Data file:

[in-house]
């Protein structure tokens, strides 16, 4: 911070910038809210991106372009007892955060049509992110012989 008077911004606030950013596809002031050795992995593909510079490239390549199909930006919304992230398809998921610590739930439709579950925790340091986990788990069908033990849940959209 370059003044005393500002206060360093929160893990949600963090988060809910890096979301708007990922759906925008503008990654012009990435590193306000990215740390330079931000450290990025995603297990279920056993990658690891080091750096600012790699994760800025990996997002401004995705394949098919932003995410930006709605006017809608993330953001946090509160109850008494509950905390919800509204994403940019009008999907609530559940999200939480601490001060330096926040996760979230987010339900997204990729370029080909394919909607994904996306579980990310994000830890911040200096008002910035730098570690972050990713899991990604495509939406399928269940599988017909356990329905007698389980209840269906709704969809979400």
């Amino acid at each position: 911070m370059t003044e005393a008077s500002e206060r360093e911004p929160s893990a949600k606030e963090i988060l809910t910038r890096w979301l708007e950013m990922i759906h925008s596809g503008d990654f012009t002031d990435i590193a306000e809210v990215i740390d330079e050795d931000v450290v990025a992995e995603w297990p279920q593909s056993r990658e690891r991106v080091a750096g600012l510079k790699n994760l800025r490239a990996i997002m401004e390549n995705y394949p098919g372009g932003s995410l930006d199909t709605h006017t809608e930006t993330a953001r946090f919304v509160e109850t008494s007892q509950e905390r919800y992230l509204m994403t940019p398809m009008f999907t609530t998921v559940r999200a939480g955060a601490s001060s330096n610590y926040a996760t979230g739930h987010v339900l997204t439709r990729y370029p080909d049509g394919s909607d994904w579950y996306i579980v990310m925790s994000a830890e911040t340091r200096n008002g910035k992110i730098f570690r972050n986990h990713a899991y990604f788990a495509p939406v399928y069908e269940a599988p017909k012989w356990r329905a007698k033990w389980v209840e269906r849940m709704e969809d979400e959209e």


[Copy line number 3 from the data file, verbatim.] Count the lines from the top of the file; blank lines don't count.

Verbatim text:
């Amino acid at each position: 911070m370059t003044e005393a008077s500002e206060r360093e911004p929160s893990a949600k606030e963090i988060l809910t910038r890096w979301l708007e950013m990922i759906h925008s596809g503008d990654f012009t002031d990435i590193a306000e809210v990215i740390d330079e050795d931000v450290v990025a992995e995603w297990p279920q593909s056993r990658e690891r991106v080091a750096g600012l510079k790699n994760l800025r490239a990996i997002m401004e390549n995705y394949p098919g372009g932003s995410l930006d199909t709605h006017t809608e930006t993330a953001r946090f919304v509160e109850t008494s007892q509950e905390r919800y992230l509204m994403t940019p398809m009008f999907t609530t998921v559940r999200a939480g955060a601490s001060s330096n610590y926040a996760t979230g739930h987010v339900l997204t439709r990729y370029p080909d049509g394919s909607d994904w579950y996306i579980v990310m925790s994000a830890e911040t340091r200096n008002g910035k992110i730098f570690r972050n986990h990713a899991y990604f788990a495509p939406v399928y069908e269940a599988p017909k012989w356990r329905a007698k033990w389980v209840e269906r849940m709704e969809d979400e959209e």